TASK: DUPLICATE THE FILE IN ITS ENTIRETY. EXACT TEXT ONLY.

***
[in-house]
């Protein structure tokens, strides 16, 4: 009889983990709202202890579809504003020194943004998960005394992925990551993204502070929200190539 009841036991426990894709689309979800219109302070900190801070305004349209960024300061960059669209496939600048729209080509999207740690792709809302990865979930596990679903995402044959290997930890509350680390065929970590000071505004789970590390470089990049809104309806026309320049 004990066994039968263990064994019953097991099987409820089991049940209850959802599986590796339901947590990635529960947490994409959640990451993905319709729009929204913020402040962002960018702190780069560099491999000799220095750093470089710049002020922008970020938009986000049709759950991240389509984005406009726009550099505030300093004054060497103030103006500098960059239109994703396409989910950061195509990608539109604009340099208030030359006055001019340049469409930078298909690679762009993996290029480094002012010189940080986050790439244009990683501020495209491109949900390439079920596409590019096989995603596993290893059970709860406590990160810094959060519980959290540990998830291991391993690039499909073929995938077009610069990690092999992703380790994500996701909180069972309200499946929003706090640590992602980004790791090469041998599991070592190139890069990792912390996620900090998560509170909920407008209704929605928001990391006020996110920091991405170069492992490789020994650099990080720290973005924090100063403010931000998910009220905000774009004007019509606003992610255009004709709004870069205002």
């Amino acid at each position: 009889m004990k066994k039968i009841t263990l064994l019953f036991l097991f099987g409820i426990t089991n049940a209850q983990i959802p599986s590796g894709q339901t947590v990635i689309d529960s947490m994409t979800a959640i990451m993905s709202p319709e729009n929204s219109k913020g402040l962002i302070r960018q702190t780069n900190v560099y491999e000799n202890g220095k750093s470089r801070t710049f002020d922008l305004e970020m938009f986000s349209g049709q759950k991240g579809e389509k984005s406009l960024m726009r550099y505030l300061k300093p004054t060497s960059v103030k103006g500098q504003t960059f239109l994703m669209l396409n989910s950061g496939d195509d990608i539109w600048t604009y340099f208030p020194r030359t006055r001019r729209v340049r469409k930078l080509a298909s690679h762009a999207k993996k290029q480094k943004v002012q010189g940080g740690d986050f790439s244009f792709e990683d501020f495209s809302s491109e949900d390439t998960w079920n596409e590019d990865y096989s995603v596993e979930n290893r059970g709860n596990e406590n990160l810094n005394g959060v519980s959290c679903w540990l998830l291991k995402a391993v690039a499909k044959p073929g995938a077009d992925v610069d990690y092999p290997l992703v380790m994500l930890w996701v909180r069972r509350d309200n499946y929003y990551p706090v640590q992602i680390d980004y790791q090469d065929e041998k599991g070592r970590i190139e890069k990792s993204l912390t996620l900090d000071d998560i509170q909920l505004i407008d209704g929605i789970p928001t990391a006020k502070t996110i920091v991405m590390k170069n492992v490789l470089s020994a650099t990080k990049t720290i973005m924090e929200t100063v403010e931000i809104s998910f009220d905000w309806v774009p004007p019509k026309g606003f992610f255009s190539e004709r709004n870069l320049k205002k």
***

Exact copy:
[in-house]
């Protein structure tokens, strides 16, 4: 009889983990709202202890579809504003020194943004998960005394992925990551993204502070929200190539 009841036991426990894709689309979800219109302070900190801070305004349209960024300061960059669209496939600048729209080509999207740690792709809302990865979930596990679903995402044959290997930890509350680390065929970590000071505004789970590390470089990049809104309806026309320049 004990066994039968263990064994019953097991099987409820089991049940209850959802599986590796339901947590990635529960947490994409959640990451993905319709729009929204913020402040962002960018702190780069560099491999000799220095750093470089710049002020922008970020938009986000049709759950991240389509984005406009726009550099505030300093004054060497103030103006500098960059239109994703396409989910950061195509990608539109604009340099208030030359006055001019340049469409930078298909690679762009993996290029480094002012010189940080986050790439244009990683501020495209491109949900390439079920596409590019096989995603596993290893059970709860406590990160810094959060519980959290540990998830291991391993690039499909073929995938077009610069990690092999992703380790994500996701909180069972309200499946929003706090640590992602980004790791090469041998599991070592190139890069990792912390996620900090998560509170909920407008209704929605928001990391006020996110920091991405170069492992490789020994650099990080720290973005924090100063403010931000998910009220905000774009004007019509606003992610255009004709709004870069205002």
């Amino acid at each position: 009889m004990k066994k039968i009841t263990l064994l019953f036991l097991f099987g409820i426990t089991n049940a209850q983990i959802p599986s590796g894709q339901t947590v990635i689309d529960s947490m994409t979800a959640i990451m993905s709202p319709e729009n929204s219109k913020g402040l962002i302070r960018q702190t780069n900190v560099y491999e000799n202890g220095k750093s470089r801070t710049f002020d922008l305004e970020m938009f986000s349209g049709q759950k991240g579809e389509k984005s406009l960024m726009r550099y505030l300061k300093p004054t060497s960059v103030k103006g500098q504003t960059f239109l994703m669209l396409n989910s950061g496939d195509d990608i539109w600048t604009y340099f208030p020194r030359t006055r001019r729209v340049r469409k930078l080509a298909s690679h762009a999207k993996k290029q480094k943004v002012q010189g940080g740690d986050f790439s244009f792709e990683d501020f495209s809302s491109e949900d390439t998960w079920n596409e590019d990865y096989s995603v596993e979930n290893r059970g709860n596990e406590n990160l810094n005394g959060v519980s959290c679903w540990l998830l291991k995402a391993v690039a499909k044959p073929g995938a077009d992925v610069d990690y092999p290997l992703v380790m994500l930890w996701v909180r069972r509350d309200n499946y929003y990551p706090v640590q992602i680390d980004y790791q090469d065929e041998k599991g070592r970590i190139e890069k990792s993204l912390t996620l900090d000071d998560i509170q909920l505004i407008d209704g929605i789970p928001t990391a006020k502070t996110i920091v991405m590390k170069n492992v490789l470089s020994a650099t990080k990049t720290i973005m924090e929200t100063v403010e931000i809104s998910f009220d905000w309806v774009p004007p019509k026309g606003f992610f255009s190539e004709r709004n870069l320049k205002k």